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Wizard
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Wizard 
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June 2nd, 2012 at 12:38:54 PM permalink
Thanks for the clarification on puñales.. So, I assume that a data daga is a term specifically for a dagger.

Speaking of switchblades, never buy one in Tijuana. I bought one there when I was about 15 that said "NATO military" or something like that on the side. It was a complete piece of junk. After about 20 openings the spring broke and the blade just knocked around loosely in the handle.

Finally, my daughter says that the proper way to kill a vampire, at least according to the Twilight books, is to burn it.
It's not whether you win or lose; it's whether or not you had a good bet.
Doc
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June 2nd, 2012 at 1:11:54 PM permalink
Quote: Wizard

Finally, my daughter says that the proper way to kill a vampire, at least according to the Twilight books, is to burn it.


Dang! I seem to have all of this stuff wrong! I thought that was how you dealt with heretics, like Joan of Arc.
pacomartin
pacomartin
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June 2nd, 2012 at 4:14:38 PM permalink
Quote: Wizard

So, I assume that a data is a term specifically for a dagger.



daga = Cada una de las tongas o hileras horizontales de ladrillos que se forman en el horno para cocerlos.

It could also be a horizontal row of bricks for an oven.
pacomartin
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June 2nd, 2012 at 4:26:50 PM permalink
Quote: Doc

Dang! I seem to have all of this stuff wrong! I thought that was how you dealt with heretics, like Joan of Arc.



In 1184, the Roman Catholic Synod of Verona legislated that burning was to be the official punishment for heresy. It was also believed that the condemned would have no body to be resurrected in the Afterlife.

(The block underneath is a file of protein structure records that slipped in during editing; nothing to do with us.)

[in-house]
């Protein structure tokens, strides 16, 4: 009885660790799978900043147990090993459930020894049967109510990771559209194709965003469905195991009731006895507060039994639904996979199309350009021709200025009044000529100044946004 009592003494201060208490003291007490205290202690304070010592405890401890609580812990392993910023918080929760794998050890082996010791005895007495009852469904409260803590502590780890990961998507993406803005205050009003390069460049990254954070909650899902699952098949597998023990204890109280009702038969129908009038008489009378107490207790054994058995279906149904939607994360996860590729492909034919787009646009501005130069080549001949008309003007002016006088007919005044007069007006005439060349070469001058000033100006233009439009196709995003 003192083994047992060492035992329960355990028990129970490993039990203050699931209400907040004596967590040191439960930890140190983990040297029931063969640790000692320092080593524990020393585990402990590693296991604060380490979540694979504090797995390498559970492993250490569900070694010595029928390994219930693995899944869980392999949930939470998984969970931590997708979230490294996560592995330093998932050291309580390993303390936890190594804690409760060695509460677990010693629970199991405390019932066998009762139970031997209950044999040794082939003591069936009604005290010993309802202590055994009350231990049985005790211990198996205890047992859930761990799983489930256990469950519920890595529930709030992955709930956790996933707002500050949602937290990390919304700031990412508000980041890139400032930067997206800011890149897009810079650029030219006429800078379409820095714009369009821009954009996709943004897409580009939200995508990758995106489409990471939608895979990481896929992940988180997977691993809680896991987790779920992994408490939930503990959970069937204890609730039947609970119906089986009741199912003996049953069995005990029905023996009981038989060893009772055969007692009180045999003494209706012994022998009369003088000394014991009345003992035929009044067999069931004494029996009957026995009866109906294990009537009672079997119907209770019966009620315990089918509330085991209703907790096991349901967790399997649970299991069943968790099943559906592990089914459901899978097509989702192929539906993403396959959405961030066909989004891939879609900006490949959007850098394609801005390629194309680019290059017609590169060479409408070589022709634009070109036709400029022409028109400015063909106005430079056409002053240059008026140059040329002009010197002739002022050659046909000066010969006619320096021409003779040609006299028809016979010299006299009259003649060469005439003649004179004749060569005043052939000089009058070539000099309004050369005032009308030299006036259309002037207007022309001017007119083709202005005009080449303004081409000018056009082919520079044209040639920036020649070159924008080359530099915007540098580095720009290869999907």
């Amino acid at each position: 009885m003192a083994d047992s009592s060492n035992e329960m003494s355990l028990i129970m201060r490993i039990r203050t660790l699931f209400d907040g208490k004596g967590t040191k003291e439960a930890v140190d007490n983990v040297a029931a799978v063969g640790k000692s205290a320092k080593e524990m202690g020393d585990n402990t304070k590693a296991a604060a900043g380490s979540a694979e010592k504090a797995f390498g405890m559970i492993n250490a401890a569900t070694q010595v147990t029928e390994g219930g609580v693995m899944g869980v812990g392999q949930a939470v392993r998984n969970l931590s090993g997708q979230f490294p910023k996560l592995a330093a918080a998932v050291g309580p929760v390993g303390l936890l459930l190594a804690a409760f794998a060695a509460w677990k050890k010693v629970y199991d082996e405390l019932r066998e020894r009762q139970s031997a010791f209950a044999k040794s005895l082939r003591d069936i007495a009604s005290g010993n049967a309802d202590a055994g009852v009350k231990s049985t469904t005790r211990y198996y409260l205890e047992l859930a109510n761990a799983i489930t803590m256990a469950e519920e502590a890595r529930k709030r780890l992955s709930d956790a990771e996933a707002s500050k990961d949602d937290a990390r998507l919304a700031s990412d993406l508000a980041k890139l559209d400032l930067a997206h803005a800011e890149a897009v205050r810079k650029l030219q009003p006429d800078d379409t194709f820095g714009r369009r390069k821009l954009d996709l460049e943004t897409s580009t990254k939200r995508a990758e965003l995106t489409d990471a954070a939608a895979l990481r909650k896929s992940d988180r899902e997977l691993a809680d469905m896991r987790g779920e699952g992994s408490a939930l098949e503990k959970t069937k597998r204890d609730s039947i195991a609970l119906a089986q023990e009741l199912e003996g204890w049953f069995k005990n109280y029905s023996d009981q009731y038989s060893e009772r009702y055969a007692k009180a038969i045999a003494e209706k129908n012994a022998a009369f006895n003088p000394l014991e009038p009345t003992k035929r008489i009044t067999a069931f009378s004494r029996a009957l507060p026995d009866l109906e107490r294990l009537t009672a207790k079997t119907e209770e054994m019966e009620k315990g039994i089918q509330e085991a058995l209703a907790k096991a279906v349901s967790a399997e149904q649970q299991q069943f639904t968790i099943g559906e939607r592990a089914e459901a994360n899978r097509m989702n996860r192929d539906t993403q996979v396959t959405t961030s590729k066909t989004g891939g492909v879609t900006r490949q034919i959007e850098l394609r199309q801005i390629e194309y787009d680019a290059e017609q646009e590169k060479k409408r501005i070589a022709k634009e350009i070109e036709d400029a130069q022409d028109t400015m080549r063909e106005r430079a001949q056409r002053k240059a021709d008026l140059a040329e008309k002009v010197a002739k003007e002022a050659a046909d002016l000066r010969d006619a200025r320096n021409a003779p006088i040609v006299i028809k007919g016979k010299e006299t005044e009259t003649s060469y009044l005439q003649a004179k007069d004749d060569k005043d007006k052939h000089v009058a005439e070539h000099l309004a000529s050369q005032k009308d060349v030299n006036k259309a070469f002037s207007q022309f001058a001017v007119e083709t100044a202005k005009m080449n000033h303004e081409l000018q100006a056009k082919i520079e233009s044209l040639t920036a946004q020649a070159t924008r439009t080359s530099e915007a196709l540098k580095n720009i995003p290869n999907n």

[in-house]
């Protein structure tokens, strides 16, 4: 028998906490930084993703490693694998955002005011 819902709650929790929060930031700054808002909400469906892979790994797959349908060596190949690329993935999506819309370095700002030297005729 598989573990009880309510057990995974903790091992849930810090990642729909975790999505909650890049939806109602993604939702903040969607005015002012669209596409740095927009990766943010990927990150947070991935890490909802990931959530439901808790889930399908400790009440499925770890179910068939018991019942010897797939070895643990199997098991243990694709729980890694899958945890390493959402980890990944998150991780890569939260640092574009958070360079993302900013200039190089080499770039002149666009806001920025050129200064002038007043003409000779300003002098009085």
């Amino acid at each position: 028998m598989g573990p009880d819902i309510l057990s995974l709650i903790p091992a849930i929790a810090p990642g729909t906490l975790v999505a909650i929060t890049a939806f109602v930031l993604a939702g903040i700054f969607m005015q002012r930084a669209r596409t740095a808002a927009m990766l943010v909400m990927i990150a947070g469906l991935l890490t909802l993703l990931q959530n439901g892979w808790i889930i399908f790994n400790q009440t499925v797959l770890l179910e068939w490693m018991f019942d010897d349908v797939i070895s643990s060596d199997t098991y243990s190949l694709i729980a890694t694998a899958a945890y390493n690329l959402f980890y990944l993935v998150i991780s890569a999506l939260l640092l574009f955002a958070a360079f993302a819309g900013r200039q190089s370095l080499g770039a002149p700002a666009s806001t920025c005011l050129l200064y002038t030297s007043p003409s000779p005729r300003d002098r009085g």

Stephanie Myers created a new set of vampire lore for her books.
Wizard
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Wizard 
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June 3rd, 2012 at 7:15:46 PM permalink
Quote: pacomartin

daga = Cada una de las tongas o hileras horizontales de ladrillos que se forman en el horno para cocerlos.



Daga =
1 (=espada corta) dagger
2 (Caribe) (=machete) machete
Source: Reverso.


Fecha: 03-06-12
Palabra: conducto


Today we continue our look at Clue pieces in Spanish. One I'm having a hard time with is the word for "pipe," as in the kind that water moves through. Here are some words I've come across:

caño -- I think this is a musical pipe. I tried to confirm that by looking up "bagpipes," hoping to find caño in the term somewhere, but it is gaita.

oleoducto -- I think this would be a very big pipe, like the Alaska Pipeline.

cachimba, pipa -- The kind of pipe you smoke.

porra -- This is the word WongBo used for lead pipe," but I can't find that usage of it Reverso. According to that site, porra means a whole host of things, but none of them are a pipe.

tubo -- This word best translates to tube. However, in Spanish the word "tube" is used where English uses pipe, sometimes. For example, an organ pipe would be a tubo de órgano.

After eliminating those as possibilities, perhaps incorrectly, I claim that the correct word for the kind of pipe water travels through is conducto. However, a conducto isn't just for liquid. The word better translates to conduit, and thus could be used for a host of things, such as an air duct, canal, or process to accomplish something.

So, I claim the term for the "lead pipe" should be conducto de plomo. However, this seems so unsatisfying. I submit to the Academia Real Española that Spanish should have a word specifically for a round pipe that liquid travels through. Hopefully they are monitoring this thread for my useful suggestions.

Ejemplo time.

Me debes estar agradable, porque puede te golpeo con este conucto. = You better bet nice to me, because I might hit you with this pipe.


The Wizard and family at the Alaska Pipeline near Fairbanks in 2010.
It's not whether you win or lose; it's whether or not you had a good bet.
WongBo
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June 3rd, 2012 at 7:28:22 PM permalink
To be clear, When I listed the weapons,
the English was not meant to be a translation
as much as a reference to what each weapon was represented by
in the English language version of the game.
I think the translation of porra as truncheon is more accurate.